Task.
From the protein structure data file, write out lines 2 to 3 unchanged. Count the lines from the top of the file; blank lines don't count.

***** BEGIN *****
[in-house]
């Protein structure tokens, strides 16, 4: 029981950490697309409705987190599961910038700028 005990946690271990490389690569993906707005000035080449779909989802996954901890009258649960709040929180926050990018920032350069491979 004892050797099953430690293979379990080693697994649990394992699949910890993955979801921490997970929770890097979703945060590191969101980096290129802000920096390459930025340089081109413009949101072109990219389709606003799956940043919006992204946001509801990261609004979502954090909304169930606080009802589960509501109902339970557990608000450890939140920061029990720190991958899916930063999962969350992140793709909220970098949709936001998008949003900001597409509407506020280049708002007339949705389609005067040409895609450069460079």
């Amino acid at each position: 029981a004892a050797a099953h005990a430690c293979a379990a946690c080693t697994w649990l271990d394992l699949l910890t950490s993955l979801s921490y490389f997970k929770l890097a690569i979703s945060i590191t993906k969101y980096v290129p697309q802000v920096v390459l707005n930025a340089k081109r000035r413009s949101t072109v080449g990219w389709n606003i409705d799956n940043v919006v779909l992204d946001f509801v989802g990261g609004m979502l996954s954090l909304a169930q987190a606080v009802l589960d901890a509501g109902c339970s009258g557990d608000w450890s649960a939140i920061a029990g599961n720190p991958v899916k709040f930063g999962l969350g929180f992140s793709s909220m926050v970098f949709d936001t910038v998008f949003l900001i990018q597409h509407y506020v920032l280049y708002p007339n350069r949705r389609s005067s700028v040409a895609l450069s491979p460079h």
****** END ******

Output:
């Protein structure tokens, strides 16, 4: 029981950490697309409705987190599961910038700028 005990946690271990490389690569993906707005000035080449779909989802996954901890009258649960709040929180926050990018920032350069491979 004892050797099953430690293979379990080693697994649990394992699949910890993955979801921490997970929770890097979703945060590191969101980096290129802000920096390459930025340089081109413009949101072109990219389709606003799956940043919006992204946001509801990261609004979502954090909304169930606080009802589960509501109902339970557990608000450890939140920061029990720190991958899916930063999962969350992140793709909220970098949709936001998008949003900001597409509407506020280049708002007339949705389609005067040409895609450069460079």
């Amino acid at each position: 029981a004892a050797a099953h005990a430690c293979a379990a946690c080693t697994w649990l271990d394992l699949l910890t950490s993955l979801s921490y490389f997970k929770l890097a690569i979703s945060i590191t993906k969101y980096v290129p697309q802000v920096v390459l707005n930025a340089k081109r000035r413009s949101t072109v080449g990219w389709n606003i409705d799956n940043v919006v779909l992204d946001f509801v989802g990261g609004m979502l996954s954090l909304a169930q987190a606080v009802l589960d901890a509501g109902c339970s009258g557990d608000w450890s649960a939140i920061a029990g599961n720190p991958v899916k709040f930063g999962l969350g929180f992140s793709s909220m926050v970098f949709d936001t910038v998008f949003l900001i990018q597409h509407y506020v920032l280049y708002p007339n350069r949705r389609s005067s700028v040409a895609l450069s491979p460079h």